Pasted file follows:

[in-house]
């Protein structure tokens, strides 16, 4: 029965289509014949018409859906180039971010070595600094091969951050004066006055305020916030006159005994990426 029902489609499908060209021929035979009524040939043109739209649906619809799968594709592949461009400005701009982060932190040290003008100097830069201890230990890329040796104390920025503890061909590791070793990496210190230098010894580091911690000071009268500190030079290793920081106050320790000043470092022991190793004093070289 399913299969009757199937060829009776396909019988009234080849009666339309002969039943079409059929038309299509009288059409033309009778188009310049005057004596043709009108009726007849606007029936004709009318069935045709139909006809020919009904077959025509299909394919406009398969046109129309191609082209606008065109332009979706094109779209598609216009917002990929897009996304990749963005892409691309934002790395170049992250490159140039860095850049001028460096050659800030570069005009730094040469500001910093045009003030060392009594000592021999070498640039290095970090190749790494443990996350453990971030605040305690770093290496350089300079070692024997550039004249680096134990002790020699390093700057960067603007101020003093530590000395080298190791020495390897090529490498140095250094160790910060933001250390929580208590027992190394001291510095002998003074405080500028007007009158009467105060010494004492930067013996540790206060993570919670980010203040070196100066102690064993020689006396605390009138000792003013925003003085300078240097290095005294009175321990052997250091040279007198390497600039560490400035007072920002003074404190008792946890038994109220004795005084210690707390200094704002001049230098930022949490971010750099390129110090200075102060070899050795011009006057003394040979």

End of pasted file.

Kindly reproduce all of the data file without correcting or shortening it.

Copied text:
[in-house]
């Protein structure tokens, strides 16, 4: 029965289509014949018409859906180039971010070595600094091969951050004066006055305020916030006159005994990426 029902489609499908060209021929035979009524040939043109739209649906619809799968594709592949461009400005701009982060932190040290003008100097830069201890230990890329040796104390920025503890061909590791070793990496210190230098010894580091911690000071009268500190030079290793920081106050320790000043470092022991190793004093070289 399913299969009757199937060829009776396909019988009234080849009666339309002969039943079409059929038309299509009288059409033309009778188009310049005057004596043709009108009726007849606007029936004709009318069935045709139909006809020919009904077959025509299909394919406009398969046109129309191609082209606008065109332009979706094109779209598609216009917002990929897009996304990749963005892409691309934002790395170049992250490159140039860095850049001028460096050659800030570069005009730094040469500001910093045009003030060392009594000592021999070498640039290095970090190749790494443990996350453990971030605040305690770093290496350089300079070692024997550039004249680096134990002790020699390093700057960067603007101020003093530590000395080298190791020495390897090529490498140095250094160790910060933001250390929580208590027992190394001291510095002998003074405080500028007007009158009467105060010494004492930067013996540790206060993570919670980010203040070196100066102690064993020689006396605390009138000792003013925003003085300078240097290095005294009175321990052997250091040279007198390497600039560490400035007072920002003074404190008792946890038994109220004795005084210690707390200094704002001049230098930022949490971010750099390129110090200075102060070899050795011009006057003394040979």